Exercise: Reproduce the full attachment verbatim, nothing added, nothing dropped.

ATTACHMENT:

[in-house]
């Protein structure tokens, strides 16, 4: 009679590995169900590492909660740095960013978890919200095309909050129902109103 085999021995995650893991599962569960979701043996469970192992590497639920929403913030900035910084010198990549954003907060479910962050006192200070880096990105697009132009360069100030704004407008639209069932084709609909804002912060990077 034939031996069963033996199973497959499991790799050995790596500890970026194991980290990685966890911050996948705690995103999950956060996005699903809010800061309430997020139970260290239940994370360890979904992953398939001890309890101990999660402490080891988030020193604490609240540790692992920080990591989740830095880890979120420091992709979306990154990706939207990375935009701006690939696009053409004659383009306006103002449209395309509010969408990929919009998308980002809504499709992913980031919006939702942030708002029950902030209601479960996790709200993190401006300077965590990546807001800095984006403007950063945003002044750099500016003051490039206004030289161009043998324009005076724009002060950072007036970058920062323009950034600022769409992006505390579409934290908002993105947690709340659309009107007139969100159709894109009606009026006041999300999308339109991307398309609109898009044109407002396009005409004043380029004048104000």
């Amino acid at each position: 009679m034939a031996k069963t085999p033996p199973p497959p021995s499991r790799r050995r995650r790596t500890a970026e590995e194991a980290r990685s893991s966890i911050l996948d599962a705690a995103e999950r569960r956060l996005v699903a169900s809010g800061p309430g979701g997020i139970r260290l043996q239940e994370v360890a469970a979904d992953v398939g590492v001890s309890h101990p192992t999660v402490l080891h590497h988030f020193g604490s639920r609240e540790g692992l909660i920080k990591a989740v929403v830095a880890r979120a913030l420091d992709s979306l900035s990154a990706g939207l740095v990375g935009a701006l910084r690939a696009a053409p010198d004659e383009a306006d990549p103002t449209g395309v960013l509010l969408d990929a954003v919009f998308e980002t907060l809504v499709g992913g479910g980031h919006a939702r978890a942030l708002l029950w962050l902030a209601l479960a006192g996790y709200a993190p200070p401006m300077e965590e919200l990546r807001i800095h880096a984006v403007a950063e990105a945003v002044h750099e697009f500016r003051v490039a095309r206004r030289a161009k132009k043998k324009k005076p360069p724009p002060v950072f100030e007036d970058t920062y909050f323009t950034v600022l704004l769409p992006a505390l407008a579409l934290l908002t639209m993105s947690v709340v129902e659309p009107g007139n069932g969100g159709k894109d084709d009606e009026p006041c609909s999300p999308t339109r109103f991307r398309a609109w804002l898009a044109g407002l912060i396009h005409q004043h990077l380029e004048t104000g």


[in-house]
């Protein structure tokens, strides 16, 4: 009679590995169900590492909660740095960013978890919200095309909050129902109103 085999021995995650893991599962569960979701043996469970192992590497639920929403913030900035910084010198990549954003907060479910962050006192200070880096990105697009132009360069100030704004407008639209069932084709609909804002912060990077 034939031996069963033996199973497959499991790799050995790596500890970026194991980290990685966890911050996948705690995103999950956060996005699903809010800061309430997020139970260290239940994370360890979904992953398939001890309890101990999660402490080891988030020193604490609240540790692992920080990591989740830095880890979120420091992709979306990154990706939207990375935009701006690939696009053409004659383009306006103002449209395309509010969408990929919009998308980002809504499709992913980031919006939702942030708002029950902030209601479960996790709200993190401006300077965590990546807001800095984006403007950063945003002044750099500016003051490039206004030289161009043998324009005076724009002060950072007036970058920062323009950034600022769409992006505390579409934290908002993105947690709340659309009107007139969100159709894109009606009026006041999300999308339109991307398309609109898009044109407002396009005409004043380029004048104000």
């Amino acid at each position: 009679m034939a031996k069963t085999p033996p199973p497959p021995s499991r790799r050995r995650r790596t500890a970026e590995e194991a980290r990685s893991s966890i911050l996948d599962a705690a995103e999950r569960r956060l996005v699903a169900s809010g800061p309430g979701g997020i139970r260290l043996q239940e994370v360890a469970a979904d992953v398939g590492v001890s309890h101990p192992t999660v402490l080891h590497h988030f020193g604490s639920r609240e540790g692992l909660i920080k990591a989740v929403v830095a880890r979120a913030l420091d992709s979306l900035s990154a990706g939207l740095v990375g935009a701006l910084r690939a696009a053409p010198d004659e383009a306006d990549p103002t449209g395309v960013l509010l969408d990929a954003v919009f998308e980002t907060l809504v499709g992913g479910g980031h919006a939702r978890a942030l708002l029950w962050l902030a209601l479960a006192g996790y709200a993190p200070p401006m300077e965590e919200l990546r807001i800095h880096a984006v403007a950063e990105a945003v002044h750099e697009f500016r003051v490039a095309r206004r030289a161009k132009k043998k324009k005076p360069p724009p002060v950072f100030e007036d970058t920062y909050f323009t950034v600022l704004l769409p992006a505390l407008a579409l934290l908002t639209m993105s947690v709340v129902e659309p009107g007139n069932g969100g159709k894109d084709d009606e009026p006041c609909s999300p999308t339109r109103f991307r398309a609109w804002l898009a044109g407002l912060i396009h005409q004043h990077l380029e004048t104000g």